This is a wonderful time, the beard then expand their pencil slender shoots, reveal the spring a kaleidoscope of colors. Generally referred to as the flag, the perennial plant in the United States department of agriculture (usda) 3-9 area to flourish, the winter air temperature is below freezing, allow plant dormancy before next year’s growth.
“Anyone can grow iris,” says Doris Winton, who has had a lifelong attraction to the flower and is a master judge for the American Iris Society. While fragrance has diminished through hybridization, the size of blooms has increased, as has the palette. “Every color — except fire-engine red — can be found in bearded iris,” Doris says.
Below are Doris’s tips for growing outstanding bearded iris.
Iris Growing Tips
• Plant them in a sunny spot in late summer. Plants need to be well drained soil and at least six hours a day in the sun. All day the sun better keep dry roots. Because the roots are in the fleshy root structure of the roots of plants.
• Prepare their beds. Doris suggested that the low nitrogen fertilizer and soil pH value is slightly lower than 7, it is neutral. Two times a year, she granulated fertilizer application – and just after the bloom in early spring, when the root form of flowers next year. Only in extremely dry or after transplantation can use water.
• Give them room to breathe. Bearded iris require good air circulation. Plant them a minimum of 16 to 18 inches apart.
• Do not mulch. Mulching retains moisture, and too much moisture will cause soft rot of the rhizomes.
• Break off seedpods that form after the blooms have faded. This prevents seedlings from choking the surrounding soil. Seed formation also saps energy needed by the rhizomes, roots, and leaves.
• Prune back the foliage in the fall. This will reduce the chances of overwintering pests and diseases.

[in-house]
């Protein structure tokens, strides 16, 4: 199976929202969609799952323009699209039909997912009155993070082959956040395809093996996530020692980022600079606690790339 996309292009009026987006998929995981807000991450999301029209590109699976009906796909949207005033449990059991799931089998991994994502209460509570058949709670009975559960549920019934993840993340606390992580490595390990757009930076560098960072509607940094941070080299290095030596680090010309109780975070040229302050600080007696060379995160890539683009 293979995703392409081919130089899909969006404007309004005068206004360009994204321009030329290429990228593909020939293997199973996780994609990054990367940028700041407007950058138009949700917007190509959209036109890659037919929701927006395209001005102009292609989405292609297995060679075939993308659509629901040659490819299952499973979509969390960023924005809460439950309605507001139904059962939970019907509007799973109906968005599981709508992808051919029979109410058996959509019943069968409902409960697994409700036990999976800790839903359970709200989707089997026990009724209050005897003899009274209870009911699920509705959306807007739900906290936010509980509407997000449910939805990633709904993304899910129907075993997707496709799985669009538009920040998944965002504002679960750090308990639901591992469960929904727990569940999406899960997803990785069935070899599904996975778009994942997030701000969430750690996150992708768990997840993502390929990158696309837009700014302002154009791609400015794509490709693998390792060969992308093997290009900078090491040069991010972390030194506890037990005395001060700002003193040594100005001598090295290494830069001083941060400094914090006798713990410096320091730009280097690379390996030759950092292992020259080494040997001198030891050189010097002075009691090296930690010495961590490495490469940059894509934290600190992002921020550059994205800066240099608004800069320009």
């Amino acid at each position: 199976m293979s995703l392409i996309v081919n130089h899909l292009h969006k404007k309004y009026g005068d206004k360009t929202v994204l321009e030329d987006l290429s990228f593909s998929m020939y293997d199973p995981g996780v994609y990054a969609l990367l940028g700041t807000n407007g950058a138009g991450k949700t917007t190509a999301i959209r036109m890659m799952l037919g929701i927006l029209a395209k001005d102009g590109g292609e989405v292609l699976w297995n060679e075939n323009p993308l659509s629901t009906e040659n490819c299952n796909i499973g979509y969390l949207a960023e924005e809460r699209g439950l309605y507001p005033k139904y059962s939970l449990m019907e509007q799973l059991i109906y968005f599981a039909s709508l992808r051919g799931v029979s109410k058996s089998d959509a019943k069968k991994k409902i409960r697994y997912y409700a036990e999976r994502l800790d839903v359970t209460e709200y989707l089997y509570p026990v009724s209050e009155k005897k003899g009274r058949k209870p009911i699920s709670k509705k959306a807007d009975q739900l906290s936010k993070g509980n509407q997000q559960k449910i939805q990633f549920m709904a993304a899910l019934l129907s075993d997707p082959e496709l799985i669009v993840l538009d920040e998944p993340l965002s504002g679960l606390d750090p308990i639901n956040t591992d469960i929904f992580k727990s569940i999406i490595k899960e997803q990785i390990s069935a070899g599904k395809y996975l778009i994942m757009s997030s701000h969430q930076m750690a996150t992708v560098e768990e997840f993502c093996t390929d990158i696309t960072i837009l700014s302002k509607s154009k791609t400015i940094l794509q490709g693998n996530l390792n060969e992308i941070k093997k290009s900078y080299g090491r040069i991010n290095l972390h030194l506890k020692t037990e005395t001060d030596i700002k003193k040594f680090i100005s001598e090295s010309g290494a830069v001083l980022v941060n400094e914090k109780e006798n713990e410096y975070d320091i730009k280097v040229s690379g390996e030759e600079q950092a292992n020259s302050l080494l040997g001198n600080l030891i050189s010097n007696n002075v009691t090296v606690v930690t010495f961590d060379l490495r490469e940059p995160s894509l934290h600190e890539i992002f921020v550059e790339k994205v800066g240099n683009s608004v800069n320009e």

• Make dividing a habit. Divide clumps of bearded iris every three to four years in the late summer. (See the next page for detailed instructions on dividing and replanting bearded iris.)
Divide Bearded Iris
Bearded iris from called rhizomes thick root structure of the leaves, stems and roots. Roots of the plants mature, rhizome yield more, which in turn lead to more leaves and flowers. Over time, however, the original rhizome withers and dies off. When this happens, bloom production slows and it is necessary to divide the plant, removing and replanting the baby rhizomes so they can develop.
Bearded iris should be divided in the late summer, when the weather starts to cool. The division process illustrated below can be used for other plants that produce rhizomes, including canna, bergenia, dahlia, toad lily, and lily-of-the-valley.
1. Carefully dig the clumps with a garden fork or spade, taking care not to chop into the rhizomes more than necessary.
2. Separate the roots, separate them by hand. In some cases, you may need to use a sharp knife to separate some of the root. If so, the knife cut into 10% bleach/water solution.
A good rhizome will be about as thick as your thumb, have healthy roots, and have one or two leaf fans. Large, old rhizomes that have no leaf fans can be tossed.
3. Wash away the soil from the root, you can check each iris moth (a fat, white worms). If you find a diamond, destroy it. Some gardeners prefer in 10% bleach solution washing their irises roots in order to prevent the disease, but it won’t help the decomposition of plant.
Soft, smelly, or rotting plants should also be destroyed. Discard any that feel lightweight or hollow, and appear dead, like the rhizome shown here.
4. Cutting blade, and make them 4 to 6 inches long. That reduce the stress of plant experience, because it is focused on the new root regeneration rather than trying to keep long leaves.
5. Replant divisions, setting the rhizome higher in the planting hole than the fine roots, which should be fanned out. A bit of the top surface of the rhizome should be just visible at the soil surface.
6. Plants interval of 12 to 18 inches (near the short stem varieties, far apart). In order to best display, plant roots, leaf fan facing the same direction. When planting well watered, but unless the weather is dry, water or not to continue.
Some Great Irises
Iris flowers have three primary structures, and descriptions of a variety often refer to these parts. For example, in the flower shown here, ‘Fringe of Gold’, the drooping “falls” are white edged (or picoteed) in yellow. The upright “standards” are solid yellow. And the tiny fuzzy “beard” in the middle is white. You can use these structure names to imagine how an iris might look when you have only a text description.